Even with the new second line and starting goalie the Islanders biggest area of improvement came in their biggest area of need, the blue line. The Islanders ended the off-season with two aggressive trades that saw them ship out 2nd round picks and a mid-tier prospect to grab two recent cup winning top-four defensemen. Boychuk brings sizes, toughness and a heavy shot while Leddy adds mobility and high hockey IQ to the Islanders back end. But more valuable than any of their tangible skills is the experience and leadership the two bring. In the last 5 years Boychuk has played in 79 playoff games while Leddy has played in 54 games over a 4 year span at the young age of 23. Each played on teams that ended up winning the Stanley Cup and refined their game under the mentorship of Norris winning defensemen.

Lost behind the flurry of roster changes is the impact that will come from the further growth of captain John Tavares  and the growth of other young roster like such as Brock Nelson, Ryan Strome, Griffin Reinhart and Calvin De Haan. Reinhart has spent the two years since his draft dominating junior Western hockey and is poised to make the transition to the big show. De Haan had his rookie campaign last year and showed he can log large minutes and play a reliable game, his upside is very promising. Strome has pateintly moved up the ranks of junior and american leagues and got his first taste of NHL hockey last year with a 37 game campaign that showed flashes of the high skill level that made the Islanders draft him 5th overall in 2011.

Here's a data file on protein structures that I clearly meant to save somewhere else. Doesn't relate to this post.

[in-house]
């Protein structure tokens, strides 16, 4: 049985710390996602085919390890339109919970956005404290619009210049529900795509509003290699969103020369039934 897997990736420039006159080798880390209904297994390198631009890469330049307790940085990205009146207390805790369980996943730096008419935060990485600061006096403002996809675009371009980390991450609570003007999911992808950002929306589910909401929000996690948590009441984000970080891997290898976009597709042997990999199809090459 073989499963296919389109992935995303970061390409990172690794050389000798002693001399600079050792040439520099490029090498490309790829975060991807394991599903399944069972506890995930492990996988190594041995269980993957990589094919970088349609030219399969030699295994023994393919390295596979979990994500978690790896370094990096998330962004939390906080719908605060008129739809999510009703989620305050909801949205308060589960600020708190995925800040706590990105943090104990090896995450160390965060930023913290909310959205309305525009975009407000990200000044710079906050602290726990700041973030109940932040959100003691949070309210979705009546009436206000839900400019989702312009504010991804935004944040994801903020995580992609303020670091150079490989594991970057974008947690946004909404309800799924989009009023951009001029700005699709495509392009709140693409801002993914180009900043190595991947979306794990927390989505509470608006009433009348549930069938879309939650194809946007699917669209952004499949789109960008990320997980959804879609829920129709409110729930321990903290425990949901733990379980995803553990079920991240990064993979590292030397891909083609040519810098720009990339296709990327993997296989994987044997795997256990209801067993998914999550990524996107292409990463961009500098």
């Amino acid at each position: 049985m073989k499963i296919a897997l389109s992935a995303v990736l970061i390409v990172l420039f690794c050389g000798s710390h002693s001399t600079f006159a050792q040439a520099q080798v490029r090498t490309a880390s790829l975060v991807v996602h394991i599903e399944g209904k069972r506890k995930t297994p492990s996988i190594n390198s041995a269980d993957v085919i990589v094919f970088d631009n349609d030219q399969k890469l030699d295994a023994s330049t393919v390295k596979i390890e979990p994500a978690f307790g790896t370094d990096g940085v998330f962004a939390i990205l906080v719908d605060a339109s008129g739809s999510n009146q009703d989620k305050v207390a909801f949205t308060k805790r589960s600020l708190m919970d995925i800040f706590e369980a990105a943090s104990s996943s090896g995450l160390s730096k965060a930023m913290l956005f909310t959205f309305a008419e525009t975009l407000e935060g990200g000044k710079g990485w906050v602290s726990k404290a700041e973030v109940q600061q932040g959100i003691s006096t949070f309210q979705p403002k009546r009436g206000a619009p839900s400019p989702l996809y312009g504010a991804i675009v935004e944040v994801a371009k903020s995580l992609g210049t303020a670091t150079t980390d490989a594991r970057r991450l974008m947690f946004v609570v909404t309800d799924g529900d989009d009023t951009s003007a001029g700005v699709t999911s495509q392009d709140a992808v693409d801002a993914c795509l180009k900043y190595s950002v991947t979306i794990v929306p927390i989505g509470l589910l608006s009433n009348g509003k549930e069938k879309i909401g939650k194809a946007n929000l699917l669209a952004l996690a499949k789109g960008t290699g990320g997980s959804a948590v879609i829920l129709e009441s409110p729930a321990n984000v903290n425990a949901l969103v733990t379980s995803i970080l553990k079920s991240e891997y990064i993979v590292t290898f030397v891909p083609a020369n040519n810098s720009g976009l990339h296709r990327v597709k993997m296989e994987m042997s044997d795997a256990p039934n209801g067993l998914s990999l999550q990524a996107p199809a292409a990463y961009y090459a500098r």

With the expected improvement that comes with young highly drafted players becoming better, the added scoring depth upfront, the added playoff calibre goaltending and the addition of two stanley cup winning top four defensemen the Islanders are ready to push from a basement team into the Eastern wild card race and will likely see themselves playing hockey this spring. In the end, the Islanders made as smart of moves, at least on paper, as any other team in the league. Whether the impressive changes on paper result in an actual change of the on ice product will depend just as much as the group of new faces gelling as it will getting back into the type of hard-nosed style of play that brought the Islanders into the playoffs two years ago. Either way it’s going to be a fun year to be an Islanders fan.


Leave a Reply

Fill in your details below or click an icon to log in:

WordPress.com Logo

You are commenting using your WordPress.com account. Log Out /  Change )

Google photo

You are commenting using your Google account. Log Out /  Change )

Twitter picture

You are commenting using your Twitter account. Log Out /  Change )

Facebook photo

You are commenting using your Facebook account. Log Out /  Change )

Connecting to %s